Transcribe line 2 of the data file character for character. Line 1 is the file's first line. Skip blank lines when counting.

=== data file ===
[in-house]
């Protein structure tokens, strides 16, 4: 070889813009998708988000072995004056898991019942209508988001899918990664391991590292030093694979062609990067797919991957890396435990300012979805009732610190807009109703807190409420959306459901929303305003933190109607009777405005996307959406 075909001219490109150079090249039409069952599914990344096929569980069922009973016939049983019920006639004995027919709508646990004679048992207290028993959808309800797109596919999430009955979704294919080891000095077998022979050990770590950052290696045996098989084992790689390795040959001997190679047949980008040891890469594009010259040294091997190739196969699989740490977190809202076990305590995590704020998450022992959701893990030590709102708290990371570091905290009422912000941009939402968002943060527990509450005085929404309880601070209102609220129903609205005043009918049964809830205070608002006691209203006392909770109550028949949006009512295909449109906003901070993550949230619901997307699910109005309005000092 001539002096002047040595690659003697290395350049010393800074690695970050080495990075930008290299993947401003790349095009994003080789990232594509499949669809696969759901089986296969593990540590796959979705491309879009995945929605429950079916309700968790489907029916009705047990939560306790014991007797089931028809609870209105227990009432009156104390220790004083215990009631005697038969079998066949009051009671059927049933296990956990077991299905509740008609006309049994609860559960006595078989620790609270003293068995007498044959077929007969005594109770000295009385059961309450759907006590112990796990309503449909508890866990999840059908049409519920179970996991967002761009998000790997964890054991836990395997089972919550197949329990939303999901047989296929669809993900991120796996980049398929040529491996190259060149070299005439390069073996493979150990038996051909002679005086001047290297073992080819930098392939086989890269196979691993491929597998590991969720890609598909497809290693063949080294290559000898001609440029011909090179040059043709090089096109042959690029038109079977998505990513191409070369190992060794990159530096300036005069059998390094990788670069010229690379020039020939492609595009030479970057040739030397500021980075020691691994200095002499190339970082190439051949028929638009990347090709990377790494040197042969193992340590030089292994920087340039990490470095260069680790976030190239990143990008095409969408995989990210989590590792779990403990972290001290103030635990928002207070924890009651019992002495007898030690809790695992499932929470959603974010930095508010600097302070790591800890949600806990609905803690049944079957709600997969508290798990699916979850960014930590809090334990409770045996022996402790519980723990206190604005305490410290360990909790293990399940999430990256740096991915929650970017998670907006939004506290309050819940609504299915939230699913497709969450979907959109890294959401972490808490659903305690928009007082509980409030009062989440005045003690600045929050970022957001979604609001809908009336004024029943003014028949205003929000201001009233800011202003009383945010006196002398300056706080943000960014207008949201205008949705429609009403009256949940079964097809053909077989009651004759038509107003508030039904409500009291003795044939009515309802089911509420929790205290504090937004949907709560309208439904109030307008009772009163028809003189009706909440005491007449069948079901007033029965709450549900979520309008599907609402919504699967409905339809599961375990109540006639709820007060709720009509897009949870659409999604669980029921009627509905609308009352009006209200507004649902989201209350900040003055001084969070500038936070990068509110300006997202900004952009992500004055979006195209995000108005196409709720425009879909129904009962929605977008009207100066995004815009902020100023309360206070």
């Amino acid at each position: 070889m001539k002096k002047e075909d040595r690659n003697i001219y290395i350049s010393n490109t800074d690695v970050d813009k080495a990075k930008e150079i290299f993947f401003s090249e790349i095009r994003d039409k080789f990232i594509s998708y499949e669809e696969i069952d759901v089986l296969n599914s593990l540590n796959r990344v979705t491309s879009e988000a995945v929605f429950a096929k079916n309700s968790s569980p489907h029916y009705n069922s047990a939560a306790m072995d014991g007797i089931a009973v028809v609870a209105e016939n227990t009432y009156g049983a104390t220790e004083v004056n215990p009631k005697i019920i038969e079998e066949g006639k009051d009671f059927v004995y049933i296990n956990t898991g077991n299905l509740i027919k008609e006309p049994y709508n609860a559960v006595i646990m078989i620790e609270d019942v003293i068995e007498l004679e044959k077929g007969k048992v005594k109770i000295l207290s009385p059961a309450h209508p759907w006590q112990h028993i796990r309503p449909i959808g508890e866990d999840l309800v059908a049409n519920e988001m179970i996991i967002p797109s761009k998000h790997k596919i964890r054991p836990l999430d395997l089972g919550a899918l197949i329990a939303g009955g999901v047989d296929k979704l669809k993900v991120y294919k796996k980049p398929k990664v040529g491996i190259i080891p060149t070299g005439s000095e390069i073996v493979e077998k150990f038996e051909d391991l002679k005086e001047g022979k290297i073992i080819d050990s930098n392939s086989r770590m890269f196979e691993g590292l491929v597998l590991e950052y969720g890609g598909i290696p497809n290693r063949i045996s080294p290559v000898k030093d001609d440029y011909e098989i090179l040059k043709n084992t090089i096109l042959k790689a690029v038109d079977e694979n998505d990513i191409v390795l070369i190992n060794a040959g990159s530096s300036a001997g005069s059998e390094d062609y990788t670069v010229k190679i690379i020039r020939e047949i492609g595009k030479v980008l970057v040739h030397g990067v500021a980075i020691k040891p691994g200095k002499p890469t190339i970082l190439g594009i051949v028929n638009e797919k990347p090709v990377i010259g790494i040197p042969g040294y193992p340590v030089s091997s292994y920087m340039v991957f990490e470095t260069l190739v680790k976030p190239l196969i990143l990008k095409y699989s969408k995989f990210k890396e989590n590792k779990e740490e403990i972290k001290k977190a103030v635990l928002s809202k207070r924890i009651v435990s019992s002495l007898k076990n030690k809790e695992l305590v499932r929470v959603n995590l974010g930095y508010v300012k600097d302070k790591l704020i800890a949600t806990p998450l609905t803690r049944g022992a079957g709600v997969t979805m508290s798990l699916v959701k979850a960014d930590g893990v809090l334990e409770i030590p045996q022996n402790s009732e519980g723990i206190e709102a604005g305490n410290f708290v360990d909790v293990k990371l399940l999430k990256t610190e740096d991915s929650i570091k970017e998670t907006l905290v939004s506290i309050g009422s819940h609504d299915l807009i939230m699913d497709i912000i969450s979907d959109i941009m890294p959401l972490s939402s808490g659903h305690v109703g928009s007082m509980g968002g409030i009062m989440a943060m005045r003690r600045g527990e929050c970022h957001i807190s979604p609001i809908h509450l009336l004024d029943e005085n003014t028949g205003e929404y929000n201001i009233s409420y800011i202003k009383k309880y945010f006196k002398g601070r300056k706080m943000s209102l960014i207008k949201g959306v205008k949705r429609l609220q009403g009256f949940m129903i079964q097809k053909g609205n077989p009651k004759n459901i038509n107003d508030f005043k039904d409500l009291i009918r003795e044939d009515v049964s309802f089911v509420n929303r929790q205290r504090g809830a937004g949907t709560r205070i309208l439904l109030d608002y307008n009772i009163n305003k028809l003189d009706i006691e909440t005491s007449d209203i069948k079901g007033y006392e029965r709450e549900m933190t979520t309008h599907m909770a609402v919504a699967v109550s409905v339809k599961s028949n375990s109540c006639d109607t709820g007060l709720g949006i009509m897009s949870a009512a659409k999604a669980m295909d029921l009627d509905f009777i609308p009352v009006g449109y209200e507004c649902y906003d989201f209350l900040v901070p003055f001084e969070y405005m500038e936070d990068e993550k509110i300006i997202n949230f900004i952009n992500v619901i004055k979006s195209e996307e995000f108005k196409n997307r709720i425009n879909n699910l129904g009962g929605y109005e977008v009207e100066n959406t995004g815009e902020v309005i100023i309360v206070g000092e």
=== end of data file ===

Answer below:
């Protein structure tokens, strides 16, 4: 070889813009998708988000072995004056898991019942209508988001899918990664391991590292030093694979062609990067797919991957890396435990300012979805009732610190807009109703807190409420959306459901929303305003933190109607009777405005996307959406 075909001219490109150079090249039409069952599914990344096929569980069922009973016939049983019920006639004995027919709508646990004679048992207290028993959808309800797109596919999430009955979704294919080891000095077998022979050990770590950052290696045996098989084992790689390795040959001997190679047949980008040891890469594009010259040294091997190739196969699989740490977190809202076990305590995590704020998450022992959701893990030590709102708290990371570091905290009422912000941009939402968002943060527990509450005085929404309880601070209102609220129903609205005043009918049964809830205070608002006691209203006392909770109550028949949006009512295909449109906003901070993550949230619901997307699910109005309005000092 001539002096002047040595690659003697290395350049010393800074690695970050080495990075930008290299993947401003790349095009994003080789990232594509499949669809696969759901089986296969593990540590796959979705491309879009995945929605429950079916309700968790489907029916009705047990939560306790014991007797089931028809609870209105227990009432009156104390220790004083215990009631005697038969079998066949009051009671059927049933296990956990077991299905509740008609006309049994609860559960006595078989620790609270003293068995007498044959077929007969005594109770000295009385059961309450759907006590112990796990309503449909508890866990999840059908049409519920179970996991967002761009998000790997964890054991836990395997089972919550197949329990939303999901047989296929669809993900991120796996980049398929040529491996190259060149070299005439390069073996493979150990038996051909002679005086001047290297073992080819930098392939086989890269196979691993491929597998590991969720890609598909497809290693063949080294290559000898001609440029011909090179040059043709090089096109042959690029038109079977998505990513191409070369190992060794990159530096300036005069059998390094990788670069010229690379020039020939492609595009030479970057040739030397500021980075020691691994200095002499190339970082190439051949028929638009990347090709990377790494040197042969193992340590030089292994920087340039990490470095260069680790976030190239990143990008095409969408995989990210989590590792779990403990972290001290103030635990928002207070924890009651019992002495007898030690809790695992499932929470959603974010930095508010600097302070790591800890949600806990609905803690049944079957709600997969508290798990699916979850960014930590809090334990409770045996022996402790519980723990206190604005305490410290360990909790293990399940999430990256740096991915929650970017998670907006939004506290309050819940609504299915939230699913497709969450979907959109890294959401972490808490659903305690928009007082509980409030009062989440005045003690600045929050970022957001979604609001809908009336004024029943003014028949205003929000201001009233800011202003009383945010006196002398300056706080943000960014207008949201205008949705429609009403009256949940079964097809053909077989009651004759038509107003508030039904409500009291003795044939009515309802089911509420929790205290504090937004949907709560309208439904109030307008009772009163028809003189009706909440005491007449069948079901007033029965709450549900979520309008599907609402919504699967409905339809599961375990109540006639709820007060709720009509897009949870659409999604669980029921009627509905609308009352009006209200507004649902989201209350900040003055001084969070500038936070990068509110300006997202900004952009992500004055979006195209995000108005196409709720425009879909129904009962929605977008009207100066995004815009902020100023309360206070």